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AEBP1 as a potential anti-fibrotic target in cardiac fibrosis.

Year: 2023

Presenter Name: George Polishchuk

Cardiovascular diseases are the leading cause of death globally. Increased myocardial fibrosis is one of the main drivers of systolic heart failure (HF), which limits the heart's ability to pump blood adequately to the rest of the organs. To prevent cardiac rupture following cardiac stress, fibroblasts are activated as a response to stress signaling to form myofibroblasts which secrete extracellular matrix (ECM) proteins, like collagen, in a process referred to as fibrosis.
Interestingly, single-cell RNA sequencing data of human HF myocardium showed an upregulation of adipocyte enhancer binding protein 1 (AEBP1) expression compared to donor myocardium. Expression of AEBP1 has been associated with fibrosis progression in other organs, and AEBP1 inhibition has been suggested as a potential therapeutic target in hepatic and pulmonary fibrosis. The role of AEBP1 in cardiac fibrosis is not studied and needs further investigation.
With AEBP1 overexpression (OE), smooth muscle actin (SMA, marker of myofibroblast, n=6, p=0.06), transgelin (SM22, early marker of smooth-muscle cell differentiation, n=6, p=0.03), and collagen (n=6, p=0.002) were also observed. Likewise, AEBP1-KD resulted in significant downregulation of SM22 (n=6, p=0.02) and collagen1 (n=6, p=0.06) indicating an AEBP1-dependent pathway in cardiac fibrosis. Additionally, mice which had multi-organ fibrosis induced through angiotensin and phenylephrine 4-week treatment. 2 weeks following induction, a group of mice was treated with adeno-associated virus 9 (AAV9) containing shRNA targeting AEBP1 to induce KD while the remaining received control AAV9 (n=5 each). A significant reduction in SM22 (n=5, p=0.06) displayed a significant reduction of fibrosis within KD mice with additional conformational data from immunohistochemistry. Thus, our study suggests AEBP1 could emerge as a potential antifibrotic target in HF due to its significant role in cardiac fibrosis.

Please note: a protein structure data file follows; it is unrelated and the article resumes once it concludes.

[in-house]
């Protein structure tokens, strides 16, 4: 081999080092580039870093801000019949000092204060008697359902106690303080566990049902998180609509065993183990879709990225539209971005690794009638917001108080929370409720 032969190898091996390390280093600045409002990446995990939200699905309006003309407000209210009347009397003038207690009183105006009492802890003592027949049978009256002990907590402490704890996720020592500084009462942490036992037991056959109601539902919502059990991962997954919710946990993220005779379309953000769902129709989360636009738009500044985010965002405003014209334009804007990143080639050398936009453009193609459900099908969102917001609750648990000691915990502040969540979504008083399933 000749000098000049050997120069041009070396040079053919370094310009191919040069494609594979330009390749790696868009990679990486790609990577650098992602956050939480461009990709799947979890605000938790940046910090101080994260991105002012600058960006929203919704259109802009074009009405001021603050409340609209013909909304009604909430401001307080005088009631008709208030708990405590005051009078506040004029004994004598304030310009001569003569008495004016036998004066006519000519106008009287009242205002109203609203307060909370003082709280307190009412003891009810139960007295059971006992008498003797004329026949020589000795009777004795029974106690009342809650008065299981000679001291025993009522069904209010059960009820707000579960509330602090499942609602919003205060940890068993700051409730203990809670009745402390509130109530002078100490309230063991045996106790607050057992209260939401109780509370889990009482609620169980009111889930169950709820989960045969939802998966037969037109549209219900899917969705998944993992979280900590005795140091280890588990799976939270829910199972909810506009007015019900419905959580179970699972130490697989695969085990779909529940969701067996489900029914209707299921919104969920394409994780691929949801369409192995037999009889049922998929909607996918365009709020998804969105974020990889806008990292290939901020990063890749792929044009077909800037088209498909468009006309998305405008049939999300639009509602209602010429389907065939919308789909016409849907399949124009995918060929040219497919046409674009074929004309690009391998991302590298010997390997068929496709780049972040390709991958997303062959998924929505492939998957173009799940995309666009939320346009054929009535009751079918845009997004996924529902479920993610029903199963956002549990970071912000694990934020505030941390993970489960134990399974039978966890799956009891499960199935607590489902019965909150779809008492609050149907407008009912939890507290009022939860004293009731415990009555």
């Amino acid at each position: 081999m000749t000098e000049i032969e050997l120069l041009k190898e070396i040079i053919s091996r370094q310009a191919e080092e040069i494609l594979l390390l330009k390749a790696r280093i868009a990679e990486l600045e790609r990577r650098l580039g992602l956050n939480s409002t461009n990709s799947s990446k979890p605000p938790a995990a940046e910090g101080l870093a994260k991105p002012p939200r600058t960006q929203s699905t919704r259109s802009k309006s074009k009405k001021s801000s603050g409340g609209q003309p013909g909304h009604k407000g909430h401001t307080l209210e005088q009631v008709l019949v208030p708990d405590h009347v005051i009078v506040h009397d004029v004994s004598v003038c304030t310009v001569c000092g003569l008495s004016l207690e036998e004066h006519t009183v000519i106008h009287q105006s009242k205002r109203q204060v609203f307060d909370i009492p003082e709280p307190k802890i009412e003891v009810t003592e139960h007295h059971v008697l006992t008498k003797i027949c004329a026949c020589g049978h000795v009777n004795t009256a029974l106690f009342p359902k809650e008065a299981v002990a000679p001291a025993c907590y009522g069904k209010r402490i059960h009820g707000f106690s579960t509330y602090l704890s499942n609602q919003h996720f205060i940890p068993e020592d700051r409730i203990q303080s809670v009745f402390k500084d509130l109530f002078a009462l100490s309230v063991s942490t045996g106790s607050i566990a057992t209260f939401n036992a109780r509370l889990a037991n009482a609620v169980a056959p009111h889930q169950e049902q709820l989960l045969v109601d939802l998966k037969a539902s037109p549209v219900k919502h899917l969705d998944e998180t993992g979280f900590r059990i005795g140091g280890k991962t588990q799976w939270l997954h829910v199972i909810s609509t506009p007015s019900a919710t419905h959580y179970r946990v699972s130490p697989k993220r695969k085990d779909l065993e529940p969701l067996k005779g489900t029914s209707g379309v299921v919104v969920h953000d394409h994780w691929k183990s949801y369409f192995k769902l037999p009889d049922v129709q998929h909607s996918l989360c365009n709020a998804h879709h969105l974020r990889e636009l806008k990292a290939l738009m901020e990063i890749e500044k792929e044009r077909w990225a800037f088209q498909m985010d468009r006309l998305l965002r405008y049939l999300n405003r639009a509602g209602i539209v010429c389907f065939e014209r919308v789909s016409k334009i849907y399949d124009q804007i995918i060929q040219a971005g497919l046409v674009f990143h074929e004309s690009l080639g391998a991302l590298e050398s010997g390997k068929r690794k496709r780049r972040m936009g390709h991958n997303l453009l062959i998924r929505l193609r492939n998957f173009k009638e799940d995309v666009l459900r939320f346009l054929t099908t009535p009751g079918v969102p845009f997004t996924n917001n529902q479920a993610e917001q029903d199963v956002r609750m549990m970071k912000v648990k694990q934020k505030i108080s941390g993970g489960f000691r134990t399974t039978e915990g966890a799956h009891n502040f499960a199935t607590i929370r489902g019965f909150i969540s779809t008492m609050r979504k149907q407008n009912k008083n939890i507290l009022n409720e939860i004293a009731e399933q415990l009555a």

University / Institution: University of Utah
Type: Poster
Format: In Person
Presentation #B52
SESSION B (10:45AM-12:15PM)
Area of Research: Science & Technology
Faculty Mentor: Stavros Drakos